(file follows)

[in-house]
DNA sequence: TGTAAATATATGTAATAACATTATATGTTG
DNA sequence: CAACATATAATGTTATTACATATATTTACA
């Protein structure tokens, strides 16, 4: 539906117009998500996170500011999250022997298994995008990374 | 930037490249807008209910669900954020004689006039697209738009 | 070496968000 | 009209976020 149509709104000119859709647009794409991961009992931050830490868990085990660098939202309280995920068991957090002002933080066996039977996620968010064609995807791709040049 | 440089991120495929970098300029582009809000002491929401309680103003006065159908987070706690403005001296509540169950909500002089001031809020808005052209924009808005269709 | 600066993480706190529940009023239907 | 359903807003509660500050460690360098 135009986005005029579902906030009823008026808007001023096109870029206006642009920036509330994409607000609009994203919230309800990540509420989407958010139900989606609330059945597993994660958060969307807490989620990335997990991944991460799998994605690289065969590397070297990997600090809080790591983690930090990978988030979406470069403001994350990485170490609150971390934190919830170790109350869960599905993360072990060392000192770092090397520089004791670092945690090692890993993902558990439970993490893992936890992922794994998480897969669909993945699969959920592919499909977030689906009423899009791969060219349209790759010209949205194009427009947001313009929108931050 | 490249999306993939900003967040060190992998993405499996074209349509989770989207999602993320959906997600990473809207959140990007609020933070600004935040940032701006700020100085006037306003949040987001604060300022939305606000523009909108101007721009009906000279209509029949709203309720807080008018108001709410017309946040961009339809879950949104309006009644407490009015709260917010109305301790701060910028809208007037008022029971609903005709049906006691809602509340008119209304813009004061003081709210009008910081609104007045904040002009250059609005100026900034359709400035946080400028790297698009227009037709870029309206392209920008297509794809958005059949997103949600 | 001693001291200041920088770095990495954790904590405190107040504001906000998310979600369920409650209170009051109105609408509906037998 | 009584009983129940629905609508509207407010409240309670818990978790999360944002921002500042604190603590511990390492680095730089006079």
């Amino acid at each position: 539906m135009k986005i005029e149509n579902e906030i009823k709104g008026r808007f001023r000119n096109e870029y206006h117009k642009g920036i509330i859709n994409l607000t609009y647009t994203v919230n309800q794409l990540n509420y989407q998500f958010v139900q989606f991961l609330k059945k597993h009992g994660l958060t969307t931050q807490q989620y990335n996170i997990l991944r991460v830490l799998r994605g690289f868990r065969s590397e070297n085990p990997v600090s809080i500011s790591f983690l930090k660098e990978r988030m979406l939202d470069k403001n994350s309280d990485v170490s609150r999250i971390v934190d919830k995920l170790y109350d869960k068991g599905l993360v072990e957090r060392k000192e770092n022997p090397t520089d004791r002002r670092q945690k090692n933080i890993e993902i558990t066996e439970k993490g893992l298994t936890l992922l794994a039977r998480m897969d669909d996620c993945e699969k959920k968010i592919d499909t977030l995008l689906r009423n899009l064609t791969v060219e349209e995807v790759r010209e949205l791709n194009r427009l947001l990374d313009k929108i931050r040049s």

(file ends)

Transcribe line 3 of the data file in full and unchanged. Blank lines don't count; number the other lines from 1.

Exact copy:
DNA sequence: CAACATATAATGTTATTACATATATTTACA